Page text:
Artist: SiJ
Album title: The Time Machine
Release date: 21 February 2017
Label: Cryo Chamber

01. Forwards in Time
02. A Place to Live
03. In Ancient Times
04. Instantaneous
05. Floating Clouds
06. Realm of Eternal Rain
07. Particulate Matter
08. Morlock’s Path
09. The Death of the World
10. Vision of Hell
11. Shine of Dark

SiJ is the ambient project of Vladislav Sikach. He’s been a prolific player in the ambient / dark ambient scene for the last few years. After self-releasing a number of albums, SiJ has made his way into the Cryo Chamber roster of dark ambient musicians. This very concept of joining a dark ambient label has clearly reflected a shift in the sound of SiJ. Where previously there was abundant piano work and more positive and celestial field recordings and drones, he has shifted to a style which still has many of these elements, but they are used in a different way.

His first encounter with Cryo Chamber delivered a brilliant performance. The collaboration with Textere Oris, Reflections Under The Sky, featured cold, rainy elements. The music had a thick emotional texture, yet the sense of darkness came mostly from the choices of environment. His latest release, The Time Machine, takes on a story-driven cinematic experience.

The album title, The Time Machine, is a clear reference to the book of the same name by H.G. Wells. As such, we are taken on an adventure through the course of the album. The Time Machine starts out with a protagonist character at its central theme. The opening track “Forward in Time” is a clear reference to the protagonist taking a time machine forward into the future. All sounds on this track lend themselves to a forward moving dynamic.

As we move further in the album the protagonist will make several stops and revelations. “A Place to Live” and “Floating Clouds” have clearly positive vibes, much like the opening track. While “In Ancient Times” gives us a glimpse into the distant past. Sounds of oscillating whispers and a distant drumbeat help to paint the picture of this early stage of humanity, when it still had tribal foundations.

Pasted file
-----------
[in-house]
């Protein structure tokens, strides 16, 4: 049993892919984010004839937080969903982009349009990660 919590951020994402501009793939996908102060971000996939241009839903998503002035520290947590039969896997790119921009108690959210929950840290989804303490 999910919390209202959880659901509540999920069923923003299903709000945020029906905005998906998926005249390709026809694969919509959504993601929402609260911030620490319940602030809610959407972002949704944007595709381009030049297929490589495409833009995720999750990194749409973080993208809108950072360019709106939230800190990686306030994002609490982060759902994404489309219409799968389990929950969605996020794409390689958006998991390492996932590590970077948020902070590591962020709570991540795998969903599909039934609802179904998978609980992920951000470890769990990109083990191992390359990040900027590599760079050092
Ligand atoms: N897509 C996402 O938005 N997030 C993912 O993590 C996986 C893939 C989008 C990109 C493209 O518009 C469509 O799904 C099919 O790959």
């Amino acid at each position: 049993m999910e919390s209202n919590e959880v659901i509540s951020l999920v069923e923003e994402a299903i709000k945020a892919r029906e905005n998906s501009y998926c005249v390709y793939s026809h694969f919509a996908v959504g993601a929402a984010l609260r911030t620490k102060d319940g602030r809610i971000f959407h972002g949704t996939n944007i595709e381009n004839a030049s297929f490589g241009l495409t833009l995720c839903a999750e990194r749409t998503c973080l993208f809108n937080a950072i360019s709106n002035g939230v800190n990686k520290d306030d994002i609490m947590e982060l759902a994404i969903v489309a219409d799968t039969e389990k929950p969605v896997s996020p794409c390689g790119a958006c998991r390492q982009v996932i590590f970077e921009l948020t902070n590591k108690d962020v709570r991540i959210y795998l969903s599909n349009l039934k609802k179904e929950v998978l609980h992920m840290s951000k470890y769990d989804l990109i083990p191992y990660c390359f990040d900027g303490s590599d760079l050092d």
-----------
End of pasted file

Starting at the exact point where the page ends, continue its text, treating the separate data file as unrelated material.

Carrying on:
Proceeding to the second half of The Time Machine, it is obvious that things are taking a turn for the worse, thematically speaking. “Realm of Eternal Rain” and “Particulate Matter” both feature prominent sounds of rain. As the one track moves into its successor, we can sense a darkness enveloping the landscape. Feelings of isolation and loneliness take the lead as the drones take on a fuller, more ominous feel.

“Morlock’s Path” dives into full darkness. The Morlocks of H.G. Wells novel are a subterranean people, working ceaselessly in deep mine shafts. We are cued to the changes by what starts with sounds of hooting owls, alluding to a night-time on the surface of our world, which soon recede, giving way to dripping waters, hollow drones, and the occasional metallic hammering, all seeming to represent the mine works. The darkness quickly becomes all encompassing on “The Death of the World” and “Visions of Hell” as we go deeper into the Earth. All the while, hearing the mining activity all around us. The albums ends with “Shine of Dark” as we return to the surface of the Earth, cuing the return of rain and gentle chimes. Yet, the darkness never lets up as the album draws to its close, conveying a sense of an bleak end to Earth, an inability to right the wrongs.

The Time Machine is possibly the best work to date by SiJ. He applies all the varied techniques he’s mastered over the years to this one album. Not only the technical achievement stands out, the use of a cinematic approach is clearly presented and followed through the album. We are given enough information to have a foundation, without being told what to think of the album’s shifts in plot. I would highly recommend The Time Machine to fans of active forms of dark ambient, sounds which will evolve over the course of the album. There is plenty here to stay entertained. Yet, like any good dark ambient album, it is easy to allow this to fall into a secondary role, providing an intricate background music to other activities.

Written by: Michael Barnett